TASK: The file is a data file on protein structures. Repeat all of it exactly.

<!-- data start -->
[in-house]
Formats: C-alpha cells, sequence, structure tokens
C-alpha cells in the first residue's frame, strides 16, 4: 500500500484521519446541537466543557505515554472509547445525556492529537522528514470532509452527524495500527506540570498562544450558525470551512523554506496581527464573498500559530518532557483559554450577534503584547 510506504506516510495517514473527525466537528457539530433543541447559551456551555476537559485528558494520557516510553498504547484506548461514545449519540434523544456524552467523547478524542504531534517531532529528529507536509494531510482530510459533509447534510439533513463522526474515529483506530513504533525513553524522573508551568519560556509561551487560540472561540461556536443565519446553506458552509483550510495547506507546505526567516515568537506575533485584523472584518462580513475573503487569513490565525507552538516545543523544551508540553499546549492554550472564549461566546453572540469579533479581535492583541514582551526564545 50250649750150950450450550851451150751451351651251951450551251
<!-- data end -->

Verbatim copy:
[in-house]
Formats: C-alpha cells, sequence, structure tokens
C-alpha cells in the first residue's frame, strides 16, 4: 500500500484521519446541537466543557505515554472509547445525556492529537522528514470532509452527524495500527506540570498562544450558525470551512523554506496581527464573498500559530518532557483559554450577534503584547 510506504506516510495517514473527525466537528457539530433543541447559551456551555476537559485528558494520557516510553498504547484506548461514545449519540434523544456524552467523547478524542504531534517531532529528529507536509494531510482530510459533509447534510439533513463522526474515529483506530513504533525513553524522573508551568519560556509561551487560540472561540461556536443565519446553506458552509483550510495547506507546505526567516515568537506575533485584523472584518462580513475573503487569513490565525507552538516545543523544551508540553499546549492554550472564549461566546453572540469579533479581535492583541514582551526564545 50250649750150950450450550851451150751451351651251951450551251